Woman Says Raccoon Attacked, Bit Her in Central Park

It's not clear if the raccoon was rabid

By Jonathan Vigliotti
|  Friday, Aug 2, 2013  |  Updated 11:22 AM EDT
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A Brooklyn musician taking a stroll in Central Park says she was attacked by a raccoon and was given rabies shots. Jonathan Vigliotti reports.

NBC 4 New York

A Brooklyn musician taking a stroll in Central Park says she was attacked by a raccoon and was given rabies shots. Jonathan Vigliotti reports.

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A Brooklyn woman says a raccoon in Central Park pounced on her, then bit her, when she took a picture of the animal during a walk.

Taraka Larson, a musician, was taking a sunset walk by the pond near the Plaza Hotel when she spotted a pair of raccoons. 

"I was still listening to music so it just kind of seemed like they were dancing with each other," she said. 

They were too cute not to capture on camera, Larson thought. So she took out her phone and snapped a photo. 

That's when one of the raccoons fixed its stare on her.

"I froze," Larson said. 

Lumbering and almost appearing intoxicated, they approached. Larson didn't want to make a move.

"You're afraid," she said. "You don't want to run away because what if they just like pounce on you? But then one of them did."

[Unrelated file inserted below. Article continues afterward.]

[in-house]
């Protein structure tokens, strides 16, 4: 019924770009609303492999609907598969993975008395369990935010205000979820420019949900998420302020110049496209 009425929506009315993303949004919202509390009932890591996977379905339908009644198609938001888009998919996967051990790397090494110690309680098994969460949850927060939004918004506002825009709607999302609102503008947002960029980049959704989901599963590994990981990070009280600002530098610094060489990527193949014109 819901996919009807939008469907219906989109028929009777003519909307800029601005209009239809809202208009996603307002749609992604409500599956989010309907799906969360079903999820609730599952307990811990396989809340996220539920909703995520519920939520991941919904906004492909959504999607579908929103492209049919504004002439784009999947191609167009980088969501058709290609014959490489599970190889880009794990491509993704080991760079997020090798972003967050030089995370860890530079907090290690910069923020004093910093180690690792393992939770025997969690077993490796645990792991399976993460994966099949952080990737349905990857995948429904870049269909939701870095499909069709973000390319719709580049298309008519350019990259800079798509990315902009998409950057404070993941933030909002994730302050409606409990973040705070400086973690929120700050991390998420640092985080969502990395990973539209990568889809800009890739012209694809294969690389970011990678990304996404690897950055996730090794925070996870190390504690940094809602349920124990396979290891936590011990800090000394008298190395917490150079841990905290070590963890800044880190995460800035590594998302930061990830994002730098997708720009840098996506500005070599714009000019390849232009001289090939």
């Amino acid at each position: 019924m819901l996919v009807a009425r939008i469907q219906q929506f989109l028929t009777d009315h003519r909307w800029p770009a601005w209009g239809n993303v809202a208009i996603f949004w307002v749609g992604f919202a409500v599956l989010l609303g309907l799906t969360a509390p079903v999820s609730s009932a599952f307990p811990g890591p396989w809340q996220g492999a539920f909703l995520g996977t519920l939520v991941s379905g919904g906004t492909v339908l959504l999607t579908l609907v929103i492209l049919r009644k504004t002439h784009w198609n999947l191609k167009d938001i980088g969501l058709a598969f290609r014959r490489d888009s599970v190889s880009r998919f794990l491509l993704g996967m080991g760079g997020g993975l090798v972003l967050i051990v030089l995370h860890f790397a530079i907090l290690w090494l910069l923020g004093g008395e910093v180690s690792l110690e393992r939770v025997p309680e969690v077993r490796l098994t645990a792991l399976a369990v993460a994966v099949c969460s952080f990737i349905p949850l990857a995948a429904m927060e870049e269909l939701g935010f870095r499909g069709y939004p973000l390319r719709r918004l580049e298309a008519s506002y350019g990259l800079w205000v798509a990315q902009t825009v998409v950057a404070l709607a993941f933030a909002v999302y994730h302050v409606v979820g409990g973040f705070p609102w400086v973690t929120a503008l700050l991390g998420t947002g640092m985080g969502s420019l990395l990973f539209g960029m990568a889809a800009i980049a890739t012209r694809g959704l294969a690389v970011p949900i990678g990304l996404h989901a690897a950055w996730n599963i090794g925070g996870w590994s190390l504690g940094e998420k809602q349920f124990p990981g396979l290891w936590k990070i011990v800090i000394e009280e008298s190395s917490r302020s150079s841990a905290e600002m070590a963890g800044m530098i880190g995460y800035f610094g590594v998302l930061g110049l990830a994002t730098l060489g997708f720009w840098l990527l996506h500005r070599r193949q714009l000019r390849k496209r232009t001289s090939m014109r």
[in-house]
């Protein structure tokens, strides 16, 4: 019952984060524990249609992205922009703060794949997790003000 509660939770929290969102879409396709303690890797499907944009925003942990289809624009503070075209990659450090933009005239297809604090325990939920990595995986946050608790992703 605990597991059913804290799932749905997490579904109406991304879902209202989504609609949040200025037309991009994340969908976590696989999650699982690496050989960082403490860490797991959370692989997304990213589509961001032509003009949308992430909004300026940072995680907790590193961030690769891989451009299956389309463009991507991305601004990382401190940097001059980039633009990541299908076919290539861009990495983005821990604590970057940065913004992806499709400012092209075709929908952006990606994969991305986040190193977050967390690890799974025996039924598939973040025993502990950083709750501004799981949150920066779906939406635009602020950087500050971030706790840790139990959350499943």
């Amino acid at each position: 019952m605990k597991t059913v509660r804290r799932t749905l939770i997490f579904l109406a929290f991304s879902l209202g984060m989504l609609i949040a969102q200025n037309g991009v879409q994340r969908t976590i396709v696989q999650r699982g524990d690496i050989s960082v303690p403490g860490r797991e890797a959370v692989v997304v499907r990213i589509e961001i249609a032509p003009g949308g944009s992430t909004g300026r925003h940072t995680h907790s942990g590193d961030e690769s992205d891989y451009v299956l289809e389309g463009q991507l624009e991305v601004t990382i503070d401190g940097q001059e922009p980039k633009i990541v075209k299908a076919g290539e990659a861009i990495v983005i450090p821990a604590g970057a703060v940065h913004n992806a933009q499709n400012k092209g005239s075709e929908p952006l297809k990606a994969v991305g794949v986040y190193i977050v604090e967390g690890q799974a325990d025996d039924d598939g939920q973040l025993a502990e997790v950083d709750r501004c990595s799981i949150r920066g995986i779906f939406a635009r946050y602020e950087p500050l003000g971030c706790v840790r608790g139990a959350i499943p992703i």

The raccoon sunk its teeth into Larson's leg.

"It was biting my leg, like gnawing on it," she said. 

And then, she said, "I just kicked it off and it went flying into the bushes." 

Larson then ran to the plaza, where workers told her she needed to seek treatment. 

"'Miss, you could have rabies,'" she recalled them telling her. "'You don't need Band-Aids or Neosporin. You need to go to a hospital.'"

She went to Roosevelt Hospital, where she got 21 rabies shots as a precaution. 

Rabid raccoon attacks are rare in the city, and the Parks Department said it doesn't believe those raccoons were sick, just curious. They're still investigating and in the meantime, advise people to keep a safe distance from the wildlife in the park. 

It's a lesson learned for Larson. 

"I think I'm just a lot more aware of animals that might be behaving strangely," she said. 

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